Active Ingredient History
Dalbavancin is a second-generation lipoglycopeptide antibiotic that was designed to improve on the natural glycopeptides currently available, such as vancomycin and teicoplanin. Modifications from these older glycoprotein classes allowed a similar mechanism of action with increased activity and once weekly dosing. Its use is indicated for the treatment of acute bacterial skin and skin structure infections (ABSSSI) caused by the following gram-positive microorganisms: Staphylococcus aureus (including methicillin-susceptible and methicillin-resistant strains), S. pyogenes, S. agalactiae, and S. anginosus group (including S. anginosus, S. intermedius, and S. constellatus). Under the brand name DALVANCE Dalbavancin is indicated for acute bacterial skin and skin structure infections (ABSSSI) caused by designated susceptible strains of Gram-positive microorganisms. The bactericidal action of dalbavancin results primarily from inhibition of cell-wall biosynthesis. Specifically, dalbavancin prevents incorporation of N-acetylmuramic acid (NAM)- and N-acetylglucosamine (NAG)-peptide subunits from being incorporated into the peptidoglycan matrix; which forms the major structural component of Gram-positive cell walls. The large hydrophilic molecule is able to form hydrogen bond interactions with the terminal D-alanyl-D-alanine moieties of the NAM/NAG-peptides, which is normally a five-point interaction. Binding of dalbavancin to the D-Ala-D-Ala prevents the incorporation of the NAM/NAG-peptide subunits into the peptidoglycan matrix. In addition, dalbavancin alters bacterial-cell-membrane permeability and RNA synthesis. NCATS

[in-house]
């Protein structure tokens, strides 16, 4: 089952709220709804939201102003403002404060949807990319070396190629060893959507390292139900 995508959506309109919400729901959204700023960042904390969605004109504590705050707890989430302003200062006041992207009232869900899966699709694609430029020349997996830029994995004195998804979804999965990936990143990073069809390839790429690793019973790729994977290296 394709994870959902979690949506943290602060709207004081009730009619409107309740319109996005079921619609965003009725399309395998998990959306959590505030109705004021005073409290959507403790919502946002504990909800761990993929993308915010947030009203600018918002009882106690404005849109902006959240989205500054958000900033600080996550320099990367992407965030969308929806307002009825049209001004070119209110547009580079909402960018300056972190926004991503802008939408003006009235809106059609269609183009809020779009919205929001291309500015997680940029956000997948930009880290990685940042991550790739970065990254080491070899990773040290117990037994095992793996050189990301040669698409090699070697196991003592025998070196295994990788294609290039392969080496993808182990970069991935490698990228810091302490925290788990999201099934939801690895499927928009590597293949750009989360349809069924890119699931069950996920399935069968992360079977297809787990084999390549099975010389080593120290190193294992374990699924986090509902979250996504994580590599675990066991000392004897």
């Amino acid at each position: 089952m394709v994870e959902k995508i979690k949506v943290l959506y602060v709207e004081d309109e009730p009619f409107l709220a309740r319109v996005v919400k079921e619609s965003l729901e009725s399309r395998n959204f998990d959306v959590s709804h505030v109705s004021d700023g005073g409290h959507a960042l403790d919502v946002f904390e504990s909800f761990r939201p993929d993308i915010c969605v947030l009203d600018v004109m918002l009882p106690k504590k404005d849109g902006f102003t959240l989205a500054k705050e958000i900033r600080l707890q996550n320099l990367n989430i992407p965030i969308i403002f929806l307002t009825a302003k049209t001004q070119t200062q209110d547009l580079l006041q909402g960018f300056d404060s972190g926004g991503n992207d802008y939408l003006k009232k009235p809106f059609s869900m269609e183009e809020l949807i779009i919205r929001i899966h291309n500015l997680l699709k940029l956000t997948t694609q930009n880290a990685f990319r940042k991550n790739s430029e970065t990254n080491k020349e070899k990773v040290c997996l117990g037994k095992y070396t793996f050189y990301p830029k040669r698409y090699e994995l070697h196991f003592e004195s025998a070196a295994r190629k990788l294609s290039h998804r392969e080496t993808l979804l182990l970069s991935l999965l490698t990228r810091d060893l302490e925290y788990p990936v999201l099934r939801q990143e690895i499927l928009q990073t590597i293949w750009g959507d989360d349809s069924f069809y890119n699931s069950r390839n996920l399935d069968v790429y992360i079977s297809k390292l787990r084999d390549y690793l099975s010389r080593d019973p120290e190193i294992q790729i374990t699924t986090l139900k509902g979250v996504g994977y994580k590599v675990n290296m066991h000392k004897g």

Drug Pricing (per unit)
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